Sunday, November 27, 2011
A House's Changing Fortunes
Back in 1996 or 1997, this little house on Allen Street was rehabbed by Columbia County Habitat for Humanity. It was Habitat's first project in Hudson, and initially there was a lot of enthusiasm for the project. Preservation advocate Judy Meyer, who joined the board of Habitat for Humanity at about this time, persuaded the organization to agree to retain the original interior details of the house--baseboards and moldings, fireplace surrounds, lighting fixtures. The house was gutted by volunteers, who painstakingly removed all the details, believing that they would be stripped, restored, and reinstalled in the house. Habitat, however, reneged on the agreement and sold everything salvaged from the house at a fundraising auction. Meyer resigned from the board in protest.
Eventually, the rehabbed house was sold to a qualifying family, who lived in the house for more than a decade. Earlier this year, they put it on the market. Asking price: $169,000. Apparently, after ten years, an owner's only obligation to Habitat for Humanity is to pay off the mortgage.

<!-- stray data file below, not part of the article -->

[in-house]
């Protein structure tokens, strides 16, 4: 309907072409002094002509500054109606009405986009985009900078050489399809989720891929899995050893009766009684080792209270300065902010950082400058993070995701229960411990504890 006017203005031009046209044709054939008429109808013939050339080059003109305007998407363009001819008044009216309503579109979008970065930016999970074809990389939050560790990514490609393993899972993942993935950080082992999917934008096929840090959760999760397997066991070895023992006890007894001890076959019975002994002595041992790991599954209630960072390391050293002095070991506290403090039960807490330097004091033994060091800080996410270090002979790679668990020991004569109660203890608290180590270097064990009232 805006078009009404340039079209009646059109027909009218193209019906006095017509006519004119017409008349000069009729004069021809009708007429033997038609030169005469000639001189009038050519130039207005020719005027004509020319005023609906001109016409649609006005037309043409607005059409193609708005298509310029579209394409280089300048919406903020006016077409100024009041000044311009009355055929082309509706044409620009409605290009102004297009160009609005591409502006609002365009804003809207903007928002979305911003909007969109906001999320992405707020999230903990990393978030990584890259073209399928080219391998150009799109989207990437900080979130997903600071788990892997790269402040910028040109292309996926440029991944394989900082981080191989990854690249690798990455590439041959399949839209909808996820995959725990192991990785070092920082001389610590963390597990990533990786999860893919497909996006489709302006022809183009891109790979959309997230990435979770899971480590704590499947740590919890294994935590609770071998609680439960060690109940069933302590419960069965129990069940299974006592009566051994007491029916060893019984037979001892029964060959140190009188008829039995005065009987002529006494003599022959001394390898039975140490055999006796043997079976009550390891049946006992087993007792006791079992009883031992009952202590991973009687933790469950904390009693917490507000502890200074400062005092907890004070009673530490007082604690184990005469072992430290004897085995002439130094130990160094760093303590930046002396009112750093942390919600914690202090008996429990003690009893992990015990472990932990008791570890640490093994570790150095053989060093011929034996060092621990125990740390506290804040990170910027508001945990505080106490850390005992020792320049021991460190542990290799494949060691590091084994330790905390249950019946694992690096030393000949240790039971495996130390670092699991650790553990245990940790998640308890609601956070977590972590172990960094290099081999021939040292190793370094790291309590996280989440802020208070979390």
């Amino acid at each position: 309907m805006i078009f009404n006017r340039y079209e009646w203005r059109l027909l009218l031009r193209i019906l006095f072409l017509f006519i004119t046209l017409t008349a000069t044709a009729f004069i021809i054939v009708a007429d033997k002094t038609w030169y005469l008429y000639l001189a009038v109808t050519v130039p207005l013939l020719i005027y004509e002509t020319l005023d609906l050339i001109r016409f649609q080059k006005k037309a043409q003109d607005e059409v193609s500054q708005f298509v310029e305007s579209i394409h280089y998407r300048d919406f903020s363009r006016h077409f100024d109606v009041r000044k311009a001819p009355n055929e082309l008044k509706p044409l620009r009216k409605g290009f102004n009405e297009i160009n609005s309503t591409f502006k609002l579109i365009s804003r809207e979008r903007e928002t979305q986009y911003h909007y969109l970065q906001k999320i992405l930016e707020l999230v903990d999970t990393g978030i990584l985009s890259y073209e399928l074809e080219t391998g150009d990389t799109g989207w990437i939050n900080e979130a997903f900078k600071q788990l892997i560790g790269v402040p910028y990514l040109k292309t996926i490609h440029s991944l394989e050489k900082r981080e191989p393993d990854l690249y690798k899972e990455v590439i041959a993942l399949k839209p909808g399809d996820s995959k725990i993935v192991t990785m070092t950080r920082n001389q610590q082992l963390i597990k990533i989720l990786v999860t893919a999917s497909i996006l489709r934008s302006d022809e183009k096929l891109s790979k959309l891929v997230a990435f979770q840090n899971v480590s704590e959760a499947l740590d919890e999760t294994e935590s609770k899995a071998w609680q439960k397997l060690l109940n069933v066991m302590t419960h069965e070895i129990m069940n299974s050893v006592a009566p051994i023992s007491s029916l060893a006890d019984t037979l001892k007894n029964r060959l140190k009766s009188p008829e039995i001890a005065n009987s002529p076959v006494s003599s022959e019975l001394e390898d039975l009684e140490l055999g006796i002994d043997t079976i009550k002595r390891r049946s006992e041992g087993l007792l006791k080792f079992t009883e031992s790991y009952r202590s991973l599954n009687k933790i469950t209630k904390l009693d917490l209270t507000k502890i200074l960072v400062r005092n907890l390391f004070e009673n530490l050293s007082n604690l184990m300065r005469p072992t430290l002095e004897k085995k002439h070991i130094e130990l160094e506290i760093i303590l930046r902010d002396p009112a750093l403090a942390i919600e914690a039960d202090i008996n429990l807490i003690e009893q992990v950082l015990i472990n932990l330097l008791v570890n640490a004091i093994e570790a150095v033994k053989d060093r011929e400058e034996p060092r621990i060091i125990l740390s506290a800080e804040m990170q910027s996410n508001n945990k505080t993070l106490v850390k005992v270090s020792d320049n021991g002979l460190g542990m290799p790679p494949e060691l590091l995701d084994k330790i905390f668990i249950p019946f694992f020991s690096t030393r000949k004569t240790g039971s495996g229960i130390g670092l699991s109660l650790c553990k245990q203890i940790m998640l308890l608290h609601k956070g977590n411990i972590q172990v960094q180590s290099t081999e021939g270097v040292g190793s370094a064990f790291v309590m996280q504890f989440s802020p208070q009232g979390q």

The house's new owner is now undertaking another extensive rehabilitation. The two-story front porch has been removed, and its elements are being stored in the side yard. Although the project has yet to come before the Historic Preservation Commission for a certificate of appropriateness, word has it that the porch was removed because it was rotting and the plan is to rebuild it exactly as it was.
The reason for telling this story is only to make the point that genuinely historic houses retain their appeal and their potential to appreciate in value, as the last two decades in this little house's history attest.